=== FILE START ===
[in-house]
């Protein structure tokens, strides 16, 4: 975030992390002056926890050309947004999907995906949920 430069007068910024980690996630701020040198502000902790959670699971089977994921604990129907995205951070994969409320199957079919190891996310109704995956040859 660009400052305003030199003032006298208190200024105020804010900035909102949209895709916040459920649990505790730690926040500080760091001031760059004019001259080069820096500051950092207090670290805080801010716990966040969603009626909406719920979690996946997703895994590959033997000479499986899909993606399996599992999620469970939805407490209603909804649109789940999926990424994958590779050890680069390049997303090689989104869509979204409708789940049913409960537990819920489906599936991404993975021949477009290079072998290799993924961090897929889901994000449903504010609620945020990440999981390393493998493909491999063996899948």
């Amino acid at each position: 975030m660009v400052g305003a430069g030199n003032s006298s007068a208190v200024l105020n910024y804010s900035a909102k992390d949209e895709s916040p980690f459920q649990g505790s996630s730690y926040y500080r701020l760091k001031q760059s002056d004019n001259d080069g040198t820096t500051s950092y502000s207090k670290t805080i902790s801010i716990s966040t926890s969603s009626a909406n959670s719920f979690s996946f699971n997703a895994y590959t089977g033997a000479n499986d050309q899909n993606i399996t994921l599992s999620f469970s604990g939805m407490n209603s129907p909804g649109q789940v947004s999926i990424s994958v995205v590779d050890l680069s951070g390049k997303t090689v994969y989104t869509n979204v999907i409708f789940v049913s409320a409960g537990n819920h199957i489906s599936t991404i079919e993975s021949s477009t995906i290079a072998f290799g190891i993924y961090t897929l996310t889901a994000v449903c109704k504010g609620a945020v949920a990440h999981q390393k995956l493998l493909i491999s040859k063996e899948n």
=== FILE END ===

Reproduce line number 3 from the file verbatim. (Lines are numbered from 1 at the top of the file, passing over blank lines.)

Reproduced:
């Amino acid at each position: 975030m660009v400052g305003a430069g030199n003032s006298s007068a208190v200024l105020n910024y804010s900035a909102k992390d949209e895709s916040p980690f459920q649990g505790s996630s730690y926040y500080r701020l760091k001031q760059s002056d004019n001259d080069g040198t820096t500051s950092y502000s207090k670290t805080i902790s801010i716990s966040t926890s969603s009626a909406n959670s719920f979690s996946f699971n997703a895994y590959t089977g033997a000479n499986d050309q899909n993606i399996t994921l599992s999620f469970s604990g939805m407490n209603s129907p909804g649109q789940v947004s999926i990424s994958v995205v590779d050890l680069s951070g390049k997303t090689v994969y989104t869509n979204v999907i409708f789940v049913s409320a409960g537990n819920h199957i489906s599936t991404i079919e993975s021949s477009t995906i290079a072998f290799g190891i993924y961090t897929l996310t889901a994000v449903c109704k504010g609620a945020v949920a990440h999981q390393k995956l493998l493909i491999s040859k063996e899948n």